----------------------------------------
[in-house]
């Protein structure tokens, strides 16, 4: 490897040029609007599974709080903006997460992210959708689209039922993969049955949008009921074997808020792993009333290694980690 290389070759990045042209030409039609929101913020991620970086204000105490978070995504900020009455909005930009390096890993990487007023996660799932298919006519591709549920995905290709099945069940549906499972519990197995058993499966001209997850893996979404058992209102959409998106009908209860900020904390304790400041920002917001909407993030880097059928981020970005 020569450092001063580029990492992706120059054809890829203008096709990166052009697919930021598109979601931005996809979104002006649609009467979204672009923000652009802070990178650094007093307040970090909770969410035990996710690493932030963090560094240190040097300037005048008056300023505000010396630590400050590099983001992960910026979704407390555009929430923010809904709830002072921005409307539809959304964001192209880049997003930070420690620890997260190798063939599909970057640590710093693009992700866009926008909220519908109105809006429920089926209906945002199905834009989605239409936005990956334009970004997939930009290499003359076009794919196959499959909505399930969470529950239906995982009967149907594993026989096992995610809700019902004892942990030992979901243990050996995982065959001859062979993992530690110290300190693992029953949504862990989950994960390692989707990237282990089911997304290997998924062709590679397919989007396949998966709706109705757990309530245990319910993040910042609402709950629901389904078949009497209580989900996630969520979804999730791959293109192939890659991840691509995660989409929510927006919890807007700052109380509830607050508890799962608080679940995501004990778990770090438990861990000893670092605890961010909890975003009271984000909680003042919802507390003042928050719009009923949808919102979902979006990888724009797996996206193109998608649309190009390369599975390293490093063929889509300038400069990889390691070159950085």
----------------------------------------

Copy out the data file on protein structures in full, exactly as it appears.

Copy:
[in-house]
């Protein structure tokens, strides 16, 4: 490897040029609007599974709080903006997460992210959708689209039922993969049955949008009921074997808020792993009333290694980690 290389070759990045042209030409039609929101913020991620970086204000105490978070995504900020009455909005930009390096890993990487007023996660799932298919006519591709549920995905290709099945069940549906499972519990197995058993499966001209997850893996979404058992209102959409998106009908209860900020904390304790400041920002917001909407993030880097059928981020970005 020569450092001063580029990492992706120059054809890829203008096709990166052009697919930021598109979601931005996809979104002006649609009467979204672009923000652009802070990178650094007093307040970090909770969410035990996710690493932030963090560094240190040097300037005048008056300023505000010396630590400050590099983001992960910026979704407390555009929430923010809904709830002072921005409307539809959304964001192209880049997003930070420690620890997260190798063939599909970057640590710093693009992700866009926008909220519908109105809006429920089926209906945002199905834009989605239409936005990956334009970004997939930009290499003359076009794919196959499959909505399930969470529950239906995982009967149907594993026989096992995610809700019902004892942990030992979901243990050996995982065959001859062979993992530690110290300190693992029953949504862990989950994960390692989707990237282990089911997304290997998924062709590679397919989007396949998966709706109705757990309530245990319910993040910042609402709950629901389904078949009497209580989900996630969520979804999730791959293109192939890659991840691509995660989409929510927006919890807007700052109380509830607050508890799962608080679940995501004990778990770090438990861990000893670092605890961010909890975003009271984000909680003042919802507390003042928050719009009923949808919102979902979006990888724009797996996206193109998608649309190009390369599975390293490093063929889509300038400069990889390691070159950085």